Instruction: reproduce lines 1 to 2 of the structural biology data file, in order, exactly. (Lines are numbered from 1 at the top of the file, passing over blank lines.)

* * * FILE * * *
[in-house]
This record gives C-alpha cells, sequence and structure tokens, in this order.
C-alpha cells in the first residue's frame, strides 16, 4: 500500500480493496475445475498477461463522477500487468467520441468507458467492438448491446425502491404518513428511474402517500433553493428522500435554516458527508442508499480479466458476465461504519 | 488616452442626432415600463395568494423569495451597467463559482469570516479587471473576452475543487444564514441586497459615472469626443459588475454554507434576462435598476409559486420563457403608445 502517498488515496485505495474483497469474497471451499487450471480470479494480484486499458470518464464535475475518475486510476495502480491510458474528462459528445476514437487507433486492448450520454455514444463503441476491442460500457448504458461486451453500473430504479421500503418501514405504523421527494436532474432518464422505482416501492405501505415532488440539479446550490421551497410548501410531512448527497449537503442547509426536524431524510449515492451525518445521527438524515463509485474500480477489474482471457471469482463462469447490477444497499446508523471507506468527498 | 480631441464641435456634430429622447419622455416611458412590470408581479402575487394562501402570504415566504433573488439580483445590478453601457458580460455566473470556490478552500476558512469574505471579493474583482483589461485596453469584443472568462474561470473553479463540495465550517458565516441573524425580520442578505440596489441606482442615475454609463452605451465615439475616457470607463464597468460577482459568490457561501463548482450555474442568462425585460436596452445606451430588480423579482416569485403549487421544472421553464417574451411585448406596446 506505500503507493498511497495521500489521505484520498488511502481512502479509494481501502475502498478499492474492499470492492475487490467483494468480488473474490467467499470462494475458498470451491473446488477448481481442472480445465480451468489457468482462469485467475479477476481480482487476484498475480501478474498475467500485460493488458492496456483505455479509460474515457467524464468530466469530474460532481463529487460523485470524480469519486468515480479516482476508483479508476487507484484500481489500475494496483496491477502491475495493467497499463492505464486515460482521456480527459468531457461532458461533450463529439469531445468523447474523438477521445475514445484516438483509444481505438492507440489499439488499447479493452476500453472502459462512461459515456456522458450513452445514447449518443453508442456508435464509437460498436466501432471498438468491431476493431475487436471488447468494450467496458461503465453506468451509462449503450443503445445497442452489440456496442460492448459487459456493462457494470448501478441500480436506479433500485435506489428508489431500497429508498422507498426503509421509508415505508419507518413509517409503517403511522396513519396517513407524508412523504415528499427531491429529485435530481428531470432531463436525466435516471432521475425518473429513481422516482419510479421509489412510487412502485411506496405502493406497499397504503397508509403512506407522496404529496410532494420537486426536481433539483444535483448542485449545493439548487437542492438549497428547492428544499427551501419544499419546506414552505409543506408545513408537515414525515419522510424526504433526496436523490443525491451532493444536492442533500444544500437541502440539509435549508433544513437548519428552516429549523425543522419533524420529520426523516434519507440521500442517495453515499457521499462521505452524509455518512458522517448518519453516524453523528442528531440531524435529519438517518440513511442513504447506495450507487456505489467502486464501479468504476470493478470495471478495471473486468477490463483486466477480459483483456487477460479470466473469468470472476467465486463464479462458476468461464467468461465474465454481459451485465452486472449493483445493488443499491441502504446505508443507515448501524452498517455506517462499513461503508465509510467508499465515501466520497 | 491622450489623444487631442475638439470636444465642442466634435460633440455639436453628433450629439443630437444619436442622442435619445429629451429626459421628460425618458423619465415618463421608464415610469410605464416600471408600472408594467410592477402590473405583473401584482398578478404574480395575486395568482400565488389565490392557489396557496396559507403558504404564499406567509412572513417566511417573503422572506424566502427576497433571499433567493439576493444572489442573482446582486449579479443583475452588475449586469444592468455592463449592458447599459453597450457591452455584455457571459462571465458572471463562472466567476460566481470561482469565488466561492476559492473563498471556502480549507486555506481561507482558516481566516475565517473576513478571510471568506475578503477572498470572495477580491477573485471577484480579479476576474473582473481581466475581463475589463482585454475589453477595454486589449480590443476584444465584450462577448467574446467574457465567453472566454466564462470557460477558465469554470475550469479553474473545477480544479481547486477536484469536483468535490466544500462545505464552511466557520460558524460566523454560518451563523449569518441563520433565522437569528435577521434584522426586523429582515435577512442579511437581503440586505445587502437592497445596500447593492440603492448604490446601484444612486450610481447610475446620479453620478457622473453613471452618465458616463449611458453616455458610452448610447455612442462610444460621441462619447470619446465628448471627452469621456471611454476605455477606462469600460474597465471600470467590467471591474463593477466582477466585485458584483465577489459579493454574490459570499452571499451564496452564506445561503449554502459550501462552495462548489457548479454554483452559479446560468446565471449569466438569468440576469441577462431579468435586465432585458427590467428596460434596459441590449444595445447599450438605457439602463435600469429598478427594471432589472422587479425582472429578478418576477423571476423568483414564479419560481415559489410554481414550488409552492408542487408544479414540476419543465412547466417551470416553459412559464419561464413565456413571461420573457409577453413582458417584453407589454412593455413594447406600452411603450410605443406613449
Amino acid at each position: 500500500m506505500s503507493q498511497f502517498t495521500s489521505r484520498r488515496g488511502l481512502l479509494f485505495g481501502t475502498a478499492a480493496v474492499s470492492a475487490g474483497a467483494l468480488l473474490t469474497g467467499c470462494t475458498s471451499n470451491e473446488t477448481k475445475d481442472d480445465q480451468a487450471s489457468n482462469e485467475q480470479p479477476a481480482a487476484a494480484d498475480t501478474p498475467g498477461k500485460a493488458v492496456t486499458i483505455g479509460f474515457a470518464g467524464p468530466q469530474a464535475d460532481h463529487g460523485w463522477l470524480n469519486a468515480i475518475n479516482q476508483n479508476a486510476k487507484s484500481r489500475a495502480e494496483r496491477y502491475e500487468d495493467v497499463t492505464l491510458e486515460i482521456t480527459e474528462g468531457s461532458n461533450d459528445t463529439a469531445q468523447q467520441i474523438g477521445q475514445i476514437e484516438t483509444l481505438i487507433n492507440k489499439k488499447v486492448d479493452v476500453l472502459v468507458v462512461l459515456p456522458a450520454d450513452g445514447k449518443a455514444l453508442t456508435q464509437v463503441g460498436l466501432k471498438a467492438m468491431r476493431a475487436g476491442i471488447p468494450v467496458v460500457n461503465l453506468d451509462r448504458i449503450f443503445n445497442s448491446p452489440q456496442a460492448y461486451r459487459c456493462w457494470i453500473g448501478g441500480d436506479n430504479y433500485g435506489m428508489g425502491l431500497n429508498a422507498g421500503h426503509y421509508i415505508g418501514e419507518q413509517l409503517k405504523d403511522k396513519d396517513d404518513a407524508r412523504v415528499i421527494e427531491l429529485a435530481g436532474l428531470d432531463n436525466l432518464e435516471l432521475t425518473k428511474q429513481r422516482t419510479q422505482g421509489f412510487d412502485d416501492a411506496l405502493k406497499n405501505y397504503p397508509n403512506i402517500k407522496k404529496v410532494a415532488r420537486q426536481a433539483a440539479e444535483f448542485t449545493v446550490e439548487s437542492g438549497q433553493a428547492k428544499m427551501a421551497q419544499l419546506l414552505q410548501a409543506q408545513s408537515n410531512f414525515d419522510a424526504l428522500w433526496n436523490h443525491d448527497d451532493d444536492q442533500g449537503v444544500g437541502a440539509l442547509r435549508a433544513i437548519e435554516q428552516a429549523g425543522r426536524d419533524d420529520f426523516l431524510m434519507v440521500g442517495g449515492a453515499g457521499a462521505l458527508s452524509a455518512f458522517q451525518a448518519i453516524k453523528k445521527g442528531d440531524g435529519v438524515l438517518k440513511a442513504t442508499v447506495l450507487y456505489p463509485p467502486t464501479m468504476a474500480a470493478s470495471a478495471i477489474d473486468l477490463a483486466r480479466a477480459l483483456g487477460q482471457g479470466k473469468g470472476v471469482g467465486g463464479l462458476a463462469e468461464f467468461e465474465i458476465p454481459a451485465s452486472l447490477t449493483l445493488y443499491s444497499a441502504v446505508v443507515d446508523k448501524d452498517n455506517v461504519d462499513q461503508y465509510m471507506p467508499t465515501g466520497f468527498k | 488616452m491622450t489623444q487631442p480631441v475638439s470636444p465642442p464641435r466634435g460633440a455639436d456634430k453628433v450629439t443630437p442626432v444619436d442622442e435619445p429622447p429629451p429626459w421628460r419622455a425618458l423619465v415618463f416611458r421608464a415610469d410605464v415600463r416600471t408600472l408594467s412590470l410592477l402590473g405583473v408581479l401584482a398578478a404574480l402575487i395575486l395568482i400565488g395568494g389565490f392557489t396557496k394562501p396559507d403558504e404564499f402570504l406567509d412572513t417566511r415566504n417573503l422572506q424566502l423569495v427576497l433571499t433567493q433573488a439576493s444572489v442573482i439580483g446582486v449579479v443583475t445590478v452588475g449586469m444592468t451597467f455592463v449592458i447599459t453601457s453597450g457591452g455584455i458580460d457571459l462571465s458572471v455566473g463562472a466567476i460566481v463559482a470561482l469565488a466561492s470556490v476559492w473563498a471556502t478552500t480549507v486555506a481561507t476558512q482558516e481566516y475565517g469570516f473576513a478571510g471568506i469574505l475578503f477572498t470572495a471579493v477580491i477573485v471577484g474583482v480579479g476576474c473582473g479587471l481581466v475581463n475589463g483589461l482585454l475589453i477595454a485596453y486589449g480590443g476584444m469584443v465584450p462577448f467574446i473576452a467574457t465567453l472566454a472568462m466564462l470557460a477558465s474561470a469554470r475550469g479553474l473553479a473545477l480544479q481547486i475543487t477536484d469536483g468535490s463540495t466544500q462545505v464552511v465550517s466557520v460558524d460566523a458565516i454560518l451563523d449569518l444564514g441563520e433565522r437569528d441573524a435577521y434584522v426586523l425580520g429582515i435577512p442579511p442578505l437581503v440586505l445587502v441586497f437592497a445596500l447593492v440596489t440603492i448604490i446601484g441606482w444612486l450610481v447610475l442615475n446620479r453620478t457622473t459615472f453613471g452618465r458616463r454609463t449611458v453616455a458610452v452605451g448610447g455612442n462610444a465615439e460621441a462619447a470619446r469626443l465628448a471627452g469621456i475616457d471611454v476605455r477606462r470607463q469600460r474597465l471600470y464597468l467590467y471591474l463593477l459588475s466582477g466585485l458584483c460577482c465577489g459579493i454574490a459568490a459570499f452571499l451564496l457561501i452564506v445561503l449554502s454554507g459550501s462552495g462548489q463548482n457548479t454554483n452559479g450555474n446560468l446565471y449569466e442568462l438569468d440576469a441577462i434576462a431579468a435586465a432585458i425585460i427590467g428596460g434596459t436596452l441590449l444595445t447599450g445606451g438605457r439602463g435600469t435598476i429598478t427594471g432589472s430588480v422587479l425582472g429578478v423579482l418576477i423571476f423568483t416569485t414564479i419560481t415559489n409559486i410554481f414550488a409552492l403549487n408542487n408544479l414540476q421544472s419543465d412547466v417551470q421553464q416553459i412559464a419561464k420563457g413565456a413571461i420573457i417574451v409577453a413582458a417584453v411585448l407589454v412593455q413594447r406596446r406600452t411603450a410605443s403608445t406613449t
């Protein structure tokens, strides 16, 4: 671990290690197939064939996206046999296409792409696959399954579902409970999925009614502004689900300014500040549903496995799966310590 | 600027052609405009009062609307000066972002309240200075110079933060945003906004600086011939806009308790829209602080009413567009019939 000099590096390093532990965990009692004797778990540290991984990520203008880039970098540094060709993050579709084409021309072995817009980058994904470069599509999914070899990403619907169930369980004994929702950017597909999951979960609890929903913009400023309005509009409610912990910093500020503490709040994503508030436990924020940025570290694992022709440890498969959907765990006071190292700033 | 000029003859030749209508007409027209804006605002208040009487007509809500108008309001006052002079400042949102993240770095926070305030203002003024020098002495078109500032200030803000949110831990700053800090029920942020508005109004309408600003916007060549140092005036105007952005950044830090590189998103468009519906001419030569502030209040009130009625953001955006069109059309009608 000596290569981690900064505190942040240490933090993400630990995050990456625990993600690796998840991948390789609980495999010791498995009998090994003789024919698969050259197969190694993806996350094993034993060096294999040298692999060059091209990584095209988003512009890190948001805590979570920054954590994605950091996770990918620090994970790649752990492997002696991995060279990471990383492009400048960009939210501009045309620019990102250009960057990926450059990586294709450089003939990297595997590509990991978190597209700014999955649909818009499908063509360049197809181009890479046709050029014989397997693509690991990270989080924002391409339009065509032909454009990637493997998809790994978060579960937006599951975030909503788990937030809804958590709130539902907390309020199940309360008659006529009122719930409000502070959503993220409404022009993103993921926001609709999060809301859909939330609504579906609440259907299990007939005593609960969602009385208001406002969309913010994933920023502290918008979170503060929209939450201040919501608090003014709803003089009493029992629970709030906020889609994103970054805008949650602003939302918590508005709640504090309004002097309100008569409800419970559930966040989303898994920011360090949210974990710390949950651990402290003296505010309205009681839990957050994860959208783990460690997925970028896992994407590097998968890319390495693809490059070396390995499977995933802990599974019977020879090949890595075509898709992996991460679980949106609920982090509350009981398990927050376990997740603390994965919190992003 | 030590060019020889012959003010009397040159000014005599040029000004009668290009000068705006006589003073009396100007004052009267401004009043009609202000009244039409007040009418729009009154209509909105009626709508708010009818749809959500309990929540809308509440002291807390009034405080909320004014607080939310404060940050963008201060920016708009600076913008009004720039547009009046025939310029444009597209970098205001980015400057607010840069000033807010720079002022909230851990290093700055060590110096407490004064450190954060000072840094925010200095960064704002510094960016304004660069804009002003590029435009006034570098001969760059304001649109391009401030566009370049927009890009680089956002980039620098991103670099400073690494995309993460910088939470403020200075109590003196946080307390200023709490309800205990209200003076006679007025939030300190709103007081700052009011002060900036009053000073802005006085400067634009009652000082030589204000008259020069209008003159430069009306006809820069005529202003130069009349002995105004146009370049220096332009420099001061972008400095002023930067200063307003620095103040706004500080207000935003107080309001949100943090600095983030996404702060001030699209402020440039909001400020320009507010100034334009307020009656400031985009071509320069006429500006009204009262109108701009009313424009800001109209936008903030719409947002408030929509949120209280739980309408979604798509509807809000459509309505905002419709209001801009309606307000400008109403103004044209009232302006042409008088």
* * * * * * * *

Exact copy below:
[in-house]
This record gives C-alpha cells, sequence and structure tokens, in this order.